I don’t want to use improper language in commenting but instead say that a recent YouGov poll, on behalf of Age Uk established that 40% of grandparents, over the age of 50, provided regular childcare for their grandchildren.

Either Boris wants all working parents to take an extended holiday and full government funded pay or start to become realistic to the fact that grandparents do look after children.

Additionally, there are naturally older parents, who conceived and bore children later in life.

The general attitude that all older people are unsuitable to look after children because they are more susceptible to catching Corona are cobbeles.

There are also quite a number of grandparents who took over full-time childcare because the parents are unable to do so. At least 10% of children in London looked after by family members other than the parent, so-called kinship carers.

Boris Johnson’s remarks are purely age-discriminating.

Corona virus used to restrict civil liberties

Every other news flash, article or mention is about Corona Virus. No wonder people are getting hysterical. Supermarked isles are bare, especiallly in the soap departments. I stood there, hand in my pocket to feel my sanitizer gel whilst other shoppers feverishly searched for some on the empty shelves. Remember so far only three (3) people died in the UK so far but look at the deaths from flu cases.

It is very concerning that we  get so much less fuss about the common flu.

I suppose I could have made a few quid if I sold my hand-sanitizer but hei, its worth more to me than the money I could make from it.

Flue-guardian-2018_edited

Guardian article from 25. Jan 2018, shows the rise in deaths from the flu. Yet we never heard then about restricting mass-meetings or paying people for taking time off sick.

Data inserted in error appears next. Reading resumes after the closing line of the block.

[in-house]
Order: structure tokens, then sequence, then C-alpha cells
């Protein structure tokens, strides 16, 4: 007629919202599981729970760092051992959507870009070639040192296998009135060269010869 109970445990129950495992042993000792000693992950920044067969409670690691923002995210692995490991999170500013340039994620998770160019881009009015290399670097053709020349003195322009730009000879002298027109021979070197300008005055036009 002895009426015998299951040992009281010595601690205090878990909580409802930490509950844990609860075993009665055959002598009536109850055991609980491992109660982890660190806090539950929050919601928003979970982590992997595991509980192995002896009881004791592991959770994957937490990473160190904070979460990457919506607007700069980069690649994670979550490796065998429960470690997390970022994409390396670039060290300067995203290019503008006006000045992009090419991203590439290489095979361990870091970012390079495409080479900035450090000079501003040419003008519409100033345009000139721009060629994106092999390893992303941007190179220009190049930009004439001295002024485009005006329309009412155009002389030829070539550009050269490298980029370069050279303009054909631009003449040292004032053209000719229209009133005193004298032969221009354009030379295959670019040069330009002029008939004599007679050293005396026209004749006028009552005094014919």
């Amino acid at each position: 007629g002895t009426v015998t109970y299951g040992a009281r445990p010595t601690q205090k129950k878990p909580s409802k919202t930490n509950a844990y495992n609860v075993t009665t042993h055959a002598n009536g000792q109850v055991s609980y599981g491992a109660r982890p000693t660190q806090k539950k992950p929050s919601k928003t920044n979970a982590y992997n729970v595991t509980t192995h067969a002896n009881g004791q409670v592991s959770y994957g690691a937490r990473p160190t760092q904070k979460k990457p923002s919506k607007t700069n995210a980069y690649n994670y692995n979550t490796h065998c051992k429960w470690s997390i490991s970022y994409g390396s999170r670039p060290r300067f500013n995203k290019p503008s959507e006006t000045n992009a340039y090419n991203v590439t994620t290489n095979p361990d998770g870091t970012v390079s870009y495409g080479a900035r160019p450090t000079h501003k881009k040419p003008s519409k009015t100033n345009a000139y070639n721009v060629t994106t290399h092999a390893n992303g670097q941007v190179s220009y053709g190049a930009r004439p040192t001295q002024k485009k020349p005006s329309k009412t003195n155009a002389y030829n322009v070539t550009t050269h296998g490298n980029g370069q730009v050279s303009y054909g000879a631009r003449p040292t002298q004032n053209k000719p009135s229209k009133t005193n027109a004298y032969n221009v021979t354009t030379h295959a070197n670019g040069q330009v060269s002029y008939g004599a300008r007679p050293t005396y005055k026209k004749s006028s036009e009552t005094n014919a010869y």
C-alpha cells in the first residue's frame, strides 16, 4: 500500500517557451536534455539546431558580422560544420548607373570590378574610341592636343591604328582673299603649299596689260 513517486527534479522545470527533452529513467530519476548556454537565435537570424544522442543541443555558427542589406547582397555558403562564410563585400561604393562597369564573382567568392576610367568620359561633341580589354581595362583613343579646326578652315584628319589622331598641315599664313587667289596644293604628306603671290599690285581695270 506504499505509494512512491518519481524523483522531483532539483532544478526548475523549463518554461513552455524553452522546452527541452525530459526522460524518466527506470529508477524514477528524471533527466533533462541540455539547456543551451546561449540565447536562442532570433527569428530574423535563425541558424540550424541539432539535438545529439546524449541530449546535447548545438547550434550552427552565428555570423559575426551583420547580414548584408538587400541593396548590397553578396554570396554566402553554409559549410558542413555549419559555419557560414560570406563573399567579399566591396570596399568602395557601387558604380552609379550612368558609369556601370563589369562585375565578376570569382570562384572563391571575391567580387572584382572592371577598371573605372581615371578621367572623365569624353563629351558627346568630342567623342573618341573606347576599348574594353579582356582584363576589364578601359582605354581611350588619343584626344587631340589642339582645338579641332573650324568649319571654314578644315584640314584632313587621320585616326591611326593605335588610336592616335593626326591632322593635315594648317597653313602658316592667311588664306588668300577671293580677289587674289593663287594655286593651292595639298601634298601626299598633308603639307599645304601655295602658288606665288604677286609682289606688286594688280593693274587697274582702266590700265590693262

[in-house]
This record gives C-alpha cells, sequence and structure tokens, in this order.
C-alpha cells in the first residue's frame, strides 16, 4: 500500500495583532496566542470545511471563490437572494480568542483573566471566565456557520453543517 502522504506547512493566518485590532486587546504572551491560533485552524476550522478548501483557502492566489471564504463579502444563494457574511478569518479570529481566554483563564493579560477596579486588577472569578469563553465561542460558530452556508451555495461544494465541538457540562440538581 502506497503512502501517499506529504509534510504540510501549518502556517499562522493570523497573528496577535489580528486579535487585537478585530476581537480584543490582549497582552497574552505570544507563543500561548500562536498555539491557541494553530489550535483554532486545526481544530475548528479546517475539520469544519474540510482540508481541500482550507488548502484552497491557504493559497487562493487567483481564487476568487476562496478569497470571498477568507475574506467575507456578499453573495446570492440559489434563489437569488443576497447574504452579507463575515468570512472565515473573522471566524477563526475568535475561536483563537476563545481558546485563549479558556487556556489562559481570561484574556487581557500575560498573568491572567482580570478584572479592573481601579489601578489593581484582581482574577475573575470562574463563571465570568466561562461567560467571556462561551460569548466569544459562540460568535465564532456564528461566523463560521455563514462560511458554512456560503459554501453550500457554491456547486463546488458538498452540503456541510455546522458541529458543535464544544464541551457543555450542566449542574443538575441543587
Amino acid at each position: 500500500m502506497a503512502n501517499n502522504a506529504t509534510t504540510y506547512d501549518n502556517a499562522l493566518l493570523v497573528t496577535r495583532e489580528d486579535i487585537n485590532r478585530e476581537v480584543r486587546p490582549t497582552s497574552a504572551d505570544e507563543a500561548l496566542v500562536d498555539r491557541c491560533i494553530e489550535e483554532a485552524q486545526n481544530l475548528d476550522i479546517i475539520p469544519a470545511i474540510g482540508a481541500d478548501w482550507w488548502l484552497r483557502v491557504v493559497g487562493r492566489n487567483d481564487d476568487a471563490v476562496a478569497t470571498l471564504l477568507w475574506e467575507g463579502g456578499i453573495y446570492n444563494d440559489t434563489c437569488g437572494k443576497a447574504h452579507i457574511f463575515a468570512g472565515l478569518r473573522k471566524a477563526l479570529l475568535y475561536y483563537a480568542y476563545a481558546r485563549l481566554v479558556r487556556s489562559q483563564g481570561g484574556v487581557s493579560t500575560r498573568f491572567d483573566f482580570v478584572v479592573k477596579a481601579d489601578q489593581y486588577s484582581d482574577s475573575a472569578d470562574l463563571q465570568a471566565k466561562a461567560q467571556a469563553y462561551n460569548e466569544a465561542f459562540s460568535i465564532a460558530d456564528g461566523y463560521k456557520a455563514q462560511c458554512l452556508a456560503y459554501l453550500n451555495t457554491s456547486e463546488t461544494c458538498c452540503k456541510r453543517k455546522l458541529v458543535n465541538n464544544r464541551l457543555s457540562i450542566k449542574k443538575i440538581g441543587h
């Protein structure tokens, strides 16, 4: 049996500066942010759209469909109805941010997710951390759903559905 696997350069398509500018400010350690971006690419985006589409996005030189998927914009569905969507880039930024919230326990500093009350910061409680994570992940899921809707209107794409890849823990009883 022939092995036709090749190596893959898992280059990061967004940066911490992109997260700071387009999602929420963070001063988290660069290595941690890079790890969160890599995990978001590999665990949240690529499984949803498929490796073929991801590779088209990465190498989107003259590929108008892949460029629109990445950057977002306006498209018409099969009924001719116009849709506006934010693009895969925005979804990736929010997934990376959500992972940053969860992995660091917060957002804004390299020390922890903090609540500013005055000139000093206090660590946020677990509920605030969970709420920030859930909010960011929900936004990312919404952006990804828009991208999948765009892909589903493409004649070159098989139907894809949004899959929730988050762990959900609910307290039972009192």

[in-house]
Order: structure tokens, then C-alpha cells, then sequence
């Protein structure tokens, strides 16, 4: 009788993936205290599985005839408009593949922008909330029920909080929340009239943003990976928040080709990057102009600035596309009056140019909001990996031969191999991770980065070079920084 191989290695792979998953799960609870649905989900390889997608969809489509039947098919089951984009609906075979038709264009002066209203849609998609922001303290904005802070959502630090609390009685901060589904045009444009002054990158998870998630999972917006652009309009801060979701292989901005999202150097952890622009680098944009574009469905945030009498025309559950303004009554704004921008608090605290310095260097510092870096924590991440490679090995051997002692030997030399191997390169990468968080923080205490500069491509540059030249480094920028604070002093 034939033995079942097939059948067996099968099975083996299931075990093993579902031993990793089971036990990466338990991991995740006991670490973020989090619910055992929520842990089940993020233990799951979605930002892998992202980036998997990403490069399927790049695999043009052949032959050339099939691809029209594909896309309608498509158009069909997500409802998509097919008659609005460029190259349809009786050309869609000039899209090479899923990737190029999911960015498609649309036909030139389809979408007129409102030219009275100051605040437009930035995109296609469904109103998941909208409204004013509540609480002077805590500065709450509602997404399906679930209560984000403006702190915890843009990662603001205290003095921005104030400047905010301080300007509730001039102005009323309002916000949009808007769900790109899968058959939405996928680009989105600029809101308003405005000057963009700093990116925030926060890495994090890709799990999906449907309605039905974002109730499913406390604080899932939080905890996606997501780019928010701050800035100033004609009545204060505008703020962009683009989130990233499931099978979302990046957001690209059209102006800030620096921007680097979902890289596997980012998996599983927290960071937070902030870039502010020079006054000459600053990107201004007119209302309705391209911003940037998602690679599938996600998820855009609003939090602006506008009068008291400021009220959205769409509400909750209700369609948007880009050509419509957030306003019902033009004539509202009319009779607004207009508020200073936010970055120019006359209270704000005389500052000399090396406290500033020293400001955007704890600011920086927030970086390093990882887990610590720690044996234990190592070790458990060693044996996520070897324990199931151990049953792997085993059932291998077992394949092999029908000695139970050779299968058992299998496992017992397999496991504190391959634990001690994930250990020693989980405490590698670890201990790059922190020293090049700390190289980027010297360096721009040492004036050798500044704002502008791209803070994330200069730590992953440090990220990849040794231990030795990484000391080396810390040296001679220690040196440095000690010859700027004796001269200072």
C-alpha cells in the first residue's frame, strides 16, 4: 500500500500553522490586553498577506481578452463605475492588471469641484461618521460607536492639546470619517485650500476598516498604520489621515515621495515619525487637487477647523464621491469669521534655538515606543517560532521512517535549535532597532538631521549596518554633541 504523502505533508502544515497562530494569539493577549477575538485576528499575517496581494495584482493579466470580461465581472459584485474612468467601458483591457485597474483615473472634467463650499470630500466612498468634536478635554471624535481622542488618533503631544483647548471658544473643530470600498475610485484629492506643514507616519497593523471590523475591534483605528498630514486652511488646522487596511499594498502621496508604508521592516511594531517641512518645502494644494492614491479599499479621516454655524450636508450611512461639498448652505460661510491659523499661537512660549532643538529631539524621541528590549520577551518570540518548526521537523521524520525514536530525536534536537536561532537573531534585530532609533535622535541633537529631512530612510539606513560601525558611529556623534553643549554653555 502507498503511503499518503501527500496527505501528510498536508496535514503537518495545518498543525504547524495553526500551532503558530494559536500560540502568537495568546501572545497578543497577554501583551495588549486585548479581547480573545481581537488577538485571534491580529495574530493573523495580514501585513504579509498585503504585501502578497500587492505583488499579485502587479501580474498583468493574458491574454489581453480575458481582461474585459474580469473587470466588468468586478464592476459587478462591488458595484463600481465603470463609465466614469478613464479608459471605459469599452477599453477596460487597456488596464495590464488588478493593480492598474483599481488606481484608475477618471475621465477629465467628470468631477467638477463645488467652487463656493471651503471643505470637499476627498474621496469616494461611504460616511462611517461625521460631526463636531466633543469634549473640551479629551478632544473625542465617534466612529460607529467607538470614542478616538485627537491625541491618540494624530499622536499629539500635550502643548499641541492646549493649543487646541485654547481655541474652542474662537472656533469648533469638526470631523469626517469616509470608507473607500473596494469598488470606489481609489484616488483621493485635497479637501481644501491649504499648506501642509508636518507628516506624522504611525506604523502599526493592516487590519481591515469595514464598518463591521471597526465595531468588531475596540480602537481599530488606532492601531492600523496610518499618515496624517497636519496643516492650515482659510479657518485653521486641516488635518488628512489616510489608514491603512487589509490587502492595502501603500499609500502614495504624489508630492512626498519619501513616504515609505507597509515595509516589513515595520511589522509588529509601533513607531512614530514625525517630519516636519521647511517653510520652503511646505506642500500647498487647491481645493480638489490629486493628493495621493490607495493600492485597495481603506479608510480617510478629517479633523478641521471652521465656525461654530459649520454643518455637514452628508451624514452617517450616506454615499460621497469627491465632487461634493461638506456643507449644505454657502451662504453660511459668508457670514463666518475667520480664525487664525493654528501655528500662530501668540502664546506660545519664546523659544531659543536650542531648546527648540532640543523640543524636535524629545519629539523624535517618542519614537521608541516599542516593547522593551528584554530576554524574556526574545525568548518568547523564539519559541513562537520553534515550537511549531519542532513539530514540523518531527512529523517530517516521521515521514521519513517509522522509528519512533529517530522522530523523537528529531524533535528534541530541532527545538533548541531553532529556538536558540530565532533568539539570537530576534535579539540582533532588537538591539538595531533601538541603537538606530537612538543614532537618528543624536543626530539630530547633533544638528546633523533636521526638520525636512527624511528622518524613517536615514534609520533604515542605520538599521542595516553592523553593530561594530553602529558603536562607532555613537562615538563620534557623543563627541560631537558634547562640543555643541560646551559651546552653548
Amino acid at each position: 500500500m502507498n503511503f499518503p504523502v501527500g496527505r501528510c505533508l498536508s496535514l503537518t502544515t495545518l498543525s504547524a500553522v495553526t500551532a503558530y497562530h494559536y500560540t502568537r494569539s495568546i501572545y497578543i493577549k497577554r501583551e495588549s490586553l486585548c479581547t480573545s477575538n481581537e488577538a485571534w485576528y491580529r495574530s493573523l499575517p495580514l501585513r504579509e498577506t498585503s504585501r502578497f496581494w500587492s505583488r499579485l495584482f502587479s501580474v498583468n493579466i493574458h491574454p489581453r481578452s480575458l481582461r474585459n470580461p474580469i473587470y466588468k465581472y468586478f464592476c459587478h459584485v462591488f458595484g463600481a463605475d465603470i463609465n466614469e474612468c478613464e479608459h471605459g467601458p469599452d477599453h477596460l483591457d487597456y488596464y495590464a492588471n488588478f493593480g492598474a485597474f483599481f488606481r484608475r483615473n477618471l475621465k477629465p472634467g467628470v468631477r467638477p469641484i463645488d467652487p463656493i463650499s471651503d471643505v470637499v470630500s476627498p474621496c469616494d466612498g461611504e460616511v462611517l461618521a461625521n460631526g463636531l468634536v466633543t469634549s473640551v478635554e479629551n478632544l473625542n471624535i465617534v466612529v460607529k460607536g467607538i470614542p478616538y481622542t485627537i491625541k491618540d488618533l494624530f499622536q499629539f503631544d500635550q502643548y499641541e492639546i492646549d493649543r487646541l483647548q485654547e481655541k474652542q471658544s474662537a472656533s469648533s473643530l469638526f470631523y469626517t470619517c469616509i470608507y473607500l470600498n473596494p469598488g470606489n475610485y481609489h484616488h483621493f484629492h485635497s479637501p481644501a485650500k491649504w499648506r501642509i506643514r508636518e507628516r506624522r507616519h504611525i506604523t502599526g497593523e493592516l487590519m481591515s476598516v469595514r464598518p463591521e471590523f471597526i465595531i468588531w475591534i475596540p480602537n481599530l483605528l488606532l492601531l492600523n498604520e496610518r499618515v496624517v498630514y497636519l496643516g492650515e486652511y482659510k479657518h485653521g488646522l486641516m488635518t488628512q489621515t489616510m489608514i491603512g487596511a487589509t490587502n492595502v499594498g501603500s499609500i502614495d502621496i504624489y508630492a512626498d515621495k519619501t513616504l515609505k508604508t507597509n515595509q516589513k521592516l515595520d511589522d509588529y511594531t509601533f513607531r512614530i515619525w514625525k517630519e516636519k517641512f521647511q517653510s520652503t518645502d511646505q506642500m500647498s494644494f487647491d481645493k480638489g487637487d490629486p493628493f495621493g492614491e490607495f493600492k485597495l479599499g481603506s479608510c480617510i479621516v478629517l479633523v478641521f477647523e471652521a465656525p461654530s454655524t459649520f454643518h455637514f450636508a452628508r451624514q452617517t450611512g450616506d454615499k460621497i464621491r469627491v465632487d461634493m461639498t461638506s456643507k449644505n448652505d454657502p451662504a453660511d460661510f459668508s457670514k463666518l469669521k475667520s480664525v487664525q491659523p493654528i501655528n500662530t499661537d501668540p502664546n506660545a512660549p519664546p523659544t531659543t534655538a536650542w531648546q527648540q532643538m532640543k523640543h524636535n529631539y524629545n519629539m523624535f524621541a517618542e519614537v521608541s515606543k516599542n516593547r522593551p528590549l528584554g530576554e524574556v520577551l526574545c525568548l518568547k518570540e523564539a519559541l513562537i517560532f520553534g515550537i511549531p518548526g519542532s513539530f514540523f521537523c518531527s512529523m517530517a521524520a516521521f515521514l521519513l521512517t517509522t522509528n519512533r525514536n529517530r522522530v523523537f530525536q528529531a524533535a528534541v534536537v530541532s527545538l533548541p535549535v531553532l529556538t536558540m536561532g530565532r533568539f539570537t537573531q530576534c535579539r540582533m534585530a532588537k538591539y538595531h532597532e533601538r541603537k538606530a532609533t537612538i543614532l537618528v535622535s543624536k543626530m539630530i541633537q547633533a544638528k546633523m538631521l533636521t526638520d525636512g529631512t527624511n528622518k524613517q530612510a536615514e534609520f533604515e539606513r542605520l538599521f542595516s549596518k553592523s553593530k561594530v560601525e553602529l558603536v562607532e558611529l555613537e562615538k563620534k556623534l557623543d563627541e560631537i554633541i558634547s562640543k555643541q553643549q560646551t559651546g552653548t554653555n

The Guardian article also mentions that the common flu is especially dangerous to children, yet we did not hear about closing our schools.

Corona_death_ratio_v2640-nc

BBC articleshowing cause of cases in China, affecting old and sick people in particular.

Whilst the Corona virus is especially dangerous to sick and old people we get constant warnings that we need to stop mass-gatherings, restrict public transport despite only 3 deaths in the UK so far.

 

The Lorelei effect

bee beehive bloom blossom

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Heinrich Heine, a German author published his version of the Lorelei, as the beautiful blonde lady, who sat on the rock, above the river Rhine and lured men to their deaths.

I am very sceptical about blaming women only but today, the luring with charm applies to all genders.

There are just some people who are very convincing and irresistable to the point of distraction.

I would call the decision to allow the planting of lots of fruit trees all over the estate and the installation of a bee hive on a busy London council estate such a decision-making process.

I can predict that the combination of lots of sweet fruits, which will be rotting on the ground, will drive those bees wild and also invite wild wasps to our housing estate and cause a lot of problems.

Yet nobody seems to care or want to look ahead into the future and predict this is going to happen. Grown adults are blind to the reality of the situation.

Of course from a naturalists point of view, that is sheer heaven but if you look what happened to the countryside where the Mayan temples once stood, they are over-grown now with jungle, perhaps that is what will happen to our estate in the future, if those environmental extremists have their way.

People in cities often get romantic ideas of what nature is like and that we need to be more in tune with nature, yet we need to be sensible and have policies, which are suitable for our environment.

We are very densely built up, with a school and surrounded by busy roads, those bees have nowhere to go to let off steam. Talking to someone at Tower Hamlets Homes, they say, THH would never purchase a bee hive for the estate, yet, that is what they did.

Seems charming somebody in some department worked.

same lies

Whilst President Trump explains in his state of the Union speech that there is now record employment, also amongst the multi-cultural population in the US, the BBC reports that there is record child-homelessness in the US.

How does this all work out?

Obviously the wonderful world of high-yield economy should work for the people and not just for the employers.

The same strategy gets used in the UK. One of the most used arguments in parliamentary debate is, to rebuff Labour, yes, but the unemployment rate is very low.

Whether that creates the highest number of working poor and other problems does not seem to be the problem for the governments on either side of the oceans.

The standard of living is very important and voters really have to stop creating poverty for children.